BE­FORE TAK­ING YOUR RIDE TO EX­TREMES

Cycling Plus - - TRAINING CAMP -

Trans-Alp moun­tain bike racer Han­nah At­ten­bur­row re­veals her prepa­ra­tion rou­tine…

HEAD­SET IN THE ZONE

Get a thor­ough bike ser­vice, in­clud­ing chang­ing the bot­tom bracket and head­set, and check you have spares. I went through two chains and two sets of brake pads over the Alps. Know­ing how to change things like this is vi­tal.

GET A GRIP

The amount of climb­ing you’ll do in a moun­tain­ous mul­ti­stage event will vary, but it will be a lot. As a moun­tain biker I’ve found er­gonomic grips made my wrists more com­fort­able, but prac­tise in ad­vance and find what works for you on your bike.

SKIP THE TUBE

I con­verted to tube­less tyres. In eight days of rid­ing in an alpine en­vi­ron­ment I didn’t get a punc­ture!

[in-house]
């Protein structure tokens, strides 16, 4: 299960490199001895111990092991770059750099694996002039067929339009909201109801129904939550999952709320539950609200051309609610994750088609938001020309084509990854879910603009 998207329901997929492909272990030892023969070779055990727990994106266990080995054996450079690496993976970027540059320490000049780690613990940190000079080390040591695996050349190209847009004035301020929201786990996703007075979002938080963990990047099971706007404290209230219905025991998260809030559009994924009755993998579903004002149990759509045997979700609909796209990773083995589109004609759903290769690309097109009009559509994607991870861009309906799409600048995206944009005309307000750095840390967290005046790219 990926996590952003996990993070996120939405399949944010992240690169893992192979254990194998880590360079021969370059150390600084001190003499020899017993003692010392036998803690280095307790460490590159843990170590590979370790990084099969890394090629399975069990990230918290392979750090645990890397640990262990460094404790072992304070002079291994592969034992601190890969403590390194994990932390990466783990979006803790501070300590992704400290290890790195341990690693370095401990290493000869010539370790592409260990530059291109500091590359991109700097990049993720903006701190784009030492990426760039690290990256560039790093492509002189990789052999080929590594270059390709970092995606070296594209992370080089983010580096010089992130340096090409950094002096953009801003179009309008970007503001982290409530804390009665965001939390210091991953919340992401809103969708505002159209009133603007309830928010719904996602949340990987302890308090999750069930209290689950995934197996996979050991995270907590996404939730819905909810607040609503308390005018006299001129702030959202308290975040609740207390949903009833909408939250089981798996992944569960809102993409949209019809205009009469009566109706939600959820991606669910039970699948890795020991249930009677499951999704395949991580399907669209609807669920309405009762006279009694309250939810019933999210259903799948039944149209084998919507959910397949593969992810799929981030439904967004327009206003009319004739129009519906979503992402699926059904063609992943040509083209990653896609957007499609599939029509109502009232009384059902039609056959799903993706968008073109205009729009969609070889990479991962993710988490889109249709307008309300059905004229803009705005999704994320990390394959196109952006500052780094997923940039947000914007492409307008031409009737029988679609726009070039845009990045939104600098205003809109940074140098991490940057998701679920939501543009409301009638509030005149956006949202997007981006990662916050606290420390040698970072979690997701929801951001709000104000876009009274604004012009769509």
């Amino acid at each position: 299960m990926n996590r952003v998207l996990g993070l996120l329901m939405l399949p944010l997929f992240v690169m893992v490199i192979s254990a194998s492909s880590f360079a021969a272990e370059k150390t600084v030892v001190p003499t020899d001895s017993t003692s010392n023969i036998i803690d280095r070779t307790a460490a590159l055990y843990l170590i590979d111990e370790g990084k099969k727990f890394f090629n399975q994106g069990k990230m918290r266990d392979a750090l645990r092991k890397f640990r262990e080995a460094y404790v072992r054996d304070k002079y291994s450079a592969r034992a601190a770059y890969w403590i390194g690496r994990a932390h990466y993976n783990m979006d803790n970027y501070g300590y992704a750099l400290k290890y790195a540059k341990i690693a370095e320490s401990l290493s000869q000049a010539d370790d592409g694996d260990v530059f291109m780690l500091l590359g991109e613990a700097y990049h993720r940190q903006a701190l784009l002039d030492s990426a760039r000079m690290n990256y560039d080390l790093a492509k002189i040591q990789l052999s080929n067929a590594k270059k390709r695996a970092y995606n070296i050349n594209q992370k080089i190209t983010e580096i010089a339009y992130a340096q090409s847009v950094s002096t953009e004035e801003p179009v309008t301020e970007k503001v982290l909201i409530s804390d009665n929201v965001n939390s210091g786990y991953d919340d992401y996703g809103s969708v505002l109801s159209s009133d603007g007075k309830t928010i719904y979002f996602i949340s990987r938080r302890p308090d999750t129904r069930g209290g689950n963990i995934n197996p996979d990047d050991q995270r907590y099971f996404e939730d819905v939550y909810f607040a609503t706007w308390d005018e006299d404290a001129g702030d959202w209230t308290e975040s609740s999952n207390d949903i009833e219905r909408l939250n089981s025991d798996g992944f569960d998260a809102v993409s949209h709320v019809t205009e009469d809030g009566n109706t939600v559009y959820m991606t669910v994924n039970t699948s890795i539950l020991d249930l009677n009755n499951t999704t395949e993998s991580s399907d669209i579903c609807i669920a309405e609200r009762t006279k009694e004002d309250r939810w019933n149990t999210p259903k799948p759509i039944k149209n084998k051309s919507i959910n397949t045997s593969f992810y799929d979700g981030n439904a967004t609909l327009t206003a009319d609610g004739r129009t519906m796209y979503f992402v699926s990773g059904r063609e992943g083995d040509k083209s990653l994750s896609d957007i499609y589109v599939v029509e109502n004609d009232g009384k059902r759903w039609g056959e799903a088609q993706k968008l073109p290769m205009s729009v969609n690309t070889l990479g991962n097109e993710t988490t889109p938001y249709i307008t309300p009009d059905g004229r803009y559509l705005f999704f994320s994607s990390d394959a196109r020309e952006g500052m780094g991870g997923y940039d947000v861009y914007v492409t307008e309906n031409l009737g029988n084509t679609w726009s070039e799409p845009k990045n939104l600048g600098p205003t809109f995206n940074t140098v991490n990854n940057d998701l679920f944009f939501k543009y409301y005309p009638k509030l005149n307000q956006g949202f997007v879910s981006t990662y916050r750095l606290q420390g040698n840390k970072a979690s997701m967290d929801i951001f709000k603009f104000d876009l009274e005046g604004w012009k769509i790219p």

FEED UP

Break­fast on as many carbs as pos­si­ble and never rely solely on feed sta­tions. I carry enough food for five hours in­clud­ing two ba­nanas, two Clif Bar shot bloks, gels, dates, peanuts and flu­ids.

GO FOR GOAL

Set your ride goals and be hon­est. If you’re ‘in it to win it’ look for a com­pan­ion who shares your am­bi­tion. If you want to stop for photos ride with some­one who’ll ad­mire the view with you. Fol­low Han­nah’s progress on be­yondthe­mud.co.uk

Cy­cle coach and ad­ven­turer Han­nah tack­les the Alps

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